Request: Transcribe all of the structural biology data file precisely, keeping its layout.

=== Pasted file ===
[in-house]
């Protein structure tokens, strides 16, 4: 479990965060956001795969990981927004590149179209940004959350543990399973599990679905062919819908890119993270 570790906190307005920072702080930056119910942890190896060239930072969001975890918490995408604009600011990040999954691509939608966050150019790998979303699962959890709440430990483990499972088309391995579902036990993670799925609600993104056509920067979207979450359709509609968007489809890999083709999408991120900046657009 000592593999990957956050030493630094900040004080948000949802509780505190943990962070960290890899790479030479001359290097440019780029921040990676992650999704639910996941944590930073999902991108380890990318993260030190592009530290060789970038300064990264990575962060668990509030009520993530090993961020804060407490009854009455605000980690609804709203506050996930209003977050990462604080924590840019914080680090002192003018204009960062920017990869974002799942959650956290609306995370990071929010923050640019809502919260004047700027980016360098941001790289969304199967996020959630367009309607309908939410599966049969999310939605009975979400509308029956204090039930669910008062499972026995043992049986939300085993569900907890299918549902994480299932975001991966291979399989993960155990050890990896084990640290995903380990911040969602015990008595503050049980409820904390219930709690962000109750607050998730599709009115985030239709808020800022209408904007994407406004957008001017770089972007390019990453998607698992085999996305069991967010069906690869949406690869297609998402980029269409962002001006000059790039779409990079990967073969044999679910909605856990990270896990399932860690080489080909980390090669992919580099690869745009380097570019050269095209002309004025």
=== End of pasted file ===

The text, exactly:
[in-house]
């Protein structure tokens, strides 16, 4: 479990965060956001795969990981927004590149179209940004959350543990399973599990679905062919819908890119993270 570790906190307005920072702080930056119910942890190896060239930072969001975890918490995408604009600011990040999954691509939608966050150019790998979303699962959890709440430990483990499972088309391995579902036990993670799925609600993104056509920067979207979450359709509609968007489809890999083709999408991120900046657009 000592593999990957956050030493630094900040004080948000949802509780505190943990962070960290890899790479030479001359290097440019780029921040990676992650999704639910996941944590930073999902991108380890990318993260030190592009530290060789970038300064990264990575962060668990509030009520993530090993961020804060407490009854009455605000980690609804709203506050996930209003977050990462604080924590840019914080680090002192003018204009960062920017990869974002799942959650956290609306995370990071929010923050640019809502919260004047700027980016360098941001790289969304199967996020959630367009309607309908939410599966049969999310939605009975979400509308029956204090039930669910008062499972026995043992049986939300085993569900907890299918549902994480299932975001991966291979399989993960155990050890990896084990640290995903380990911040969602015990008595503050049980409820904390219930709690962000109750607050998730599709009115985030239709808020800022209408904007994407406004957008001017770089972007390019990453998607698992085999996305069991967010069906690869949406690869297609998402980029269409962002001006000059790039779409990079990967073969044999679910909605856990990270896990399932860690080489080909980390090669992919580099690869745009380097570019050269095209002309004025």